In her dissertation, Ingegerd Landström has studied efforts on the part of the Sri Lankan government to bring about such collaboration regarding the use of land and natural resources in the coastal areas of Sri Lanka, which were hit by the tsunami in 2004.
Since the early 1990s the Sri Lankan state has striven to increase the cooperation between state and local civic players in regard to planning and implementing the national coast management program. The introduction of so-called SAM projects (Special Area Management) in areas with particularly intractable environmental problems is designed to create collaborative coalitionspartnershipsamong a series of players at different levels. Above all, these projects aim to provide local players with more influence over the use of local natural resources. These, in turn, are expected to be able to contribute to ecologically and economically sustainable development in villages and cities situated along the coast.
The SAM projects carried out in the 1990s achieved only limited success, both as regards the number of local players taking part in the collaboration and in terms of the influence they exerted. In her dissertation, Ingegerd Landström analyzes various factors that might have contributed to this. Two factors that are highlighted are the lack of formal local organizations that are able to participate in collaborative projects and the lack of experience among local players in regard to participation in political processes. The dissertation also shows the conflicts that exist between players that are expected to cooperate in SAM projects, as well as the skeptical attitude toward increased local influence that characterizes certain players.
-These factors as such need not exclude successful partnerships, but they must be fully taken into consideration, which is not the case at present in SAM projects, she says.
The importance of finding work forms that can contribute to democratic local influence over the use of land and natural resources in Sri Lanka´s coastal areas is especially crucial in the light of the ongoing reconstruction work following the tsunami of December 2004. The tsunami has entailed enormous consequences for the coastal inhabitants, but through enhanced political influence they can affect their own situation to a greater extent and thereby also take charge of the reconstruction of their lives and livelihoods.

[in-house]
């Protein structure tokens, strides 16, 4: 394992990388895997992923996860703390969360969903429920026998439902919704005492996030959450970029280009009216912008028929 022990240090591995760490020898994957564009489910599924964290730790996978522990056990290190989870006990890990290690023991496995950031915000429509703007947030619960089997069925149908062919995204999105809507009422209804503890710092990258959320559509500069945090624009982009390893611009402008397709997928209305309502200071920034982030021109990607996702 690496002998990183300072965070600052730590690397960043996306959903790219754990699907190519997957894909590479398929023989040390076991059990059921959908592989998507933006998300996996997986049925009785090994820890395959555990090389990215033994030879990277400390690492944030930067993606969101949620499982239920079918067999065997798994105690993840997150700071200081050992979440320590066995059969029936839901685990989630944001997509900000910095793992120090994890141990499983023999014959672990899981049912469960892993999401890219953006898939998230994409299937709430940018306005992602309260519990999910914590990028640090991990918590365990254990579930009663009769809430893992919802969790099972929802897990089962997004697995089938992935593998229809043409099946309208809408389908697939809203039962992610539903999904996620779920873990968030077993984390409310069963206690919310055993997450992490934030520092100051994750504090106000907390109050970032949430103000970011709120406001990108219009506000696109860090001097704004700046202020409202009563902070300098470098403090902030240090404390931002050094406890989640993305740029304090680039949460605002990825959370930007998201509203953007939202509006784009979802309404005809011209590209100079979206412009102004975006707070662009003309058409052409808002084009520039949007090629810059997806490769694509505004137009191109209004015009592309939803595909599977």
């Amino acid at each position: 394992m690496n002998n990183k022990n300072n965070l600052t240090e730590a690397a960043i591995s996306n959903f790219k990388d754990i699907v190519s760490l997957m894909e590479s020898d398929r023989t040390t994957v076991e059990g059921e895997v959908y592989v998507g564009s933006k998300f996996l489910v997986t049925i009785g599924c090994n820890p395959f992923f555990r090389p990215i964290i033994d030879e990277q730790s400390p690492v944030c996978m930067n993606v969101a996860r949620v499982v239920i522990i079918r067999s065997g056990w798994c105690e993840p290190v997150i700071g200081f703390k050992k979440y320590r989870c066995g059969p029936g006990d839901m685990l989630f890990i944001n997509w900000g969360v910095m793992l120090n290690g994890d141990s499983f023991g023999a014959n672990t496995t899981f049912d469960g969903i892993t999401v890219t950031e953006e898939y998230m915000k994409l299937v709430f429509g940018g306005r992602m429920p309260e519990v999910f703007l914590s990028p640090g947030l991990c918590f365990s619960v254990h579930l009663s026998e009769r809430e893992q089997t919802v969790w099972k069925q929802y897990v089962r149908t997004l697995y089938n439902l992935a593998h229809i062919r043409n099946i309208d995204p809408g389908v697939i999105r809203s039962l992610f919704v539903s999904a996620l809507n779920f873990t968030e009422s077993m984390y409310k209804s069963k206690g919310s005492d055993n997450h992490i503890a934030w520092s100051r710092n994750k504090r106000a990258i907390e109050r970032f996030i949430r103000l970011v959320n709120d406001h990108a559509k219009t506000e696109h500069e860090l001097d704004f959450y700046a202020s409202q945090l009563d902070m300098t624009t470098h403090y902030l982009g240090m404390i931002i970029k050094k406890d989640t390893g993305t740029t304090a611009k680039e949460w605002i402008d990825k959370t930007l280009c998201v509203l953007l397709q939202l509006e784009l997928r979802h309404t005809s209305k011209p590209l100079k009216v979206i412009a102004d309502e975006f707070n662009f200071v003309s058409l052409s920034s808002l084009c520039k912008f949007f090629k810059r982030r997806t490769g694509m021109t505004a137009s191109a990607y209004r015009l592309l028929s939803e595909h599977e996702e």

Anneli Waara | alfa
Litter is present throughout the world’s oceans: 1,220 species affected
27.03.2017 | Alfred-Wegener-Institut, Helmholtz-Zentrum für Polar- und Meeresforschung
International network connects experimental research in European waters
21.03.2017 | Leibniz-Institut für Gewässerökologie und Binnenfischerei (IGB)
The Institute of Semiconductor Technology and the Institute of Physical and Theoretical Chemistry, both members of the Laboratory for Emerging Nanometrology (LENA), at Technische Universität Braunschweig are partners in a new European research project entitled ChipScope, which aims to develop a completely new and extremely small optical microscope capable of observing the interior of living cells in real time. A consortium of 7 partners from 5 countries will tackle this issue with very ambitious objectives during a four-year research program.
To demonstrate the usefulness of this new scientific tool, at the end of the project the developed chip-sized microscope will be used to observe in real-time...
Astronomers from Bonn and Tautenburg in Thuringia (Germany) used the 100-m radio telescope at Effelsberg to observe several galaxy clusters. At the edges of these large accumulations of dark matter, stellar systems (galaxies), hot gas, and charged particles, they found magnetic fields that are exceptionally ordered over distances of many million light years. This makes them the most extended magnetic fields in the universe known so far.
The results will be published on March 22 in the journal „Astronomy & Astrophysics“.
Galaxy clusters are the largest gravitationally bound structures in the universe. With a typical extent of about 10 million light years, i.e. 100 times the...
Researchers at the Goethe University Frankfurt, together with partners from the University of Tübingen in Germany and Queen Mary University as well as Francis Crick Institute from London (UK) have developed a novel technology to decipher the secret ubiquitin code.
Ubiquitin is a small protein that can be linked to other cellular proteins, thereby controlling and modulating their functions. The attachment occurs in many...
In the eternal search for next generation high-efficiency solar cells and LEDs, scientists at Los Alamos National Laboratory and their partners are creating...
Silicon nanosheets are thin, two-dimensional layers with exceptional optoelectronic properties very similar to those of graphene. Albeit, the nanosheets are less stable. Now researchers at the Technical University of Munich (TUM) have, for the first time ever, produced a composite material combining silicon nanosheets and a polymer that is both UV-resistant and easy to process. This brings the scientists a significant step closer to industrial applications like flexible displays and photosensors.
Silicon nanosheets are thin, two-dimensional layers with exceptional optoelectronic properties very similar to those of graphene. Albeit, the nanosheets are...
20.03.2017 | Event News
14.03.2017 | Event News
07.03.2017 | Event News
29.03.2017 | Materials Sciences
29.03.2017 | Physics and Astronomy
29.03.2017 | Earth Sciences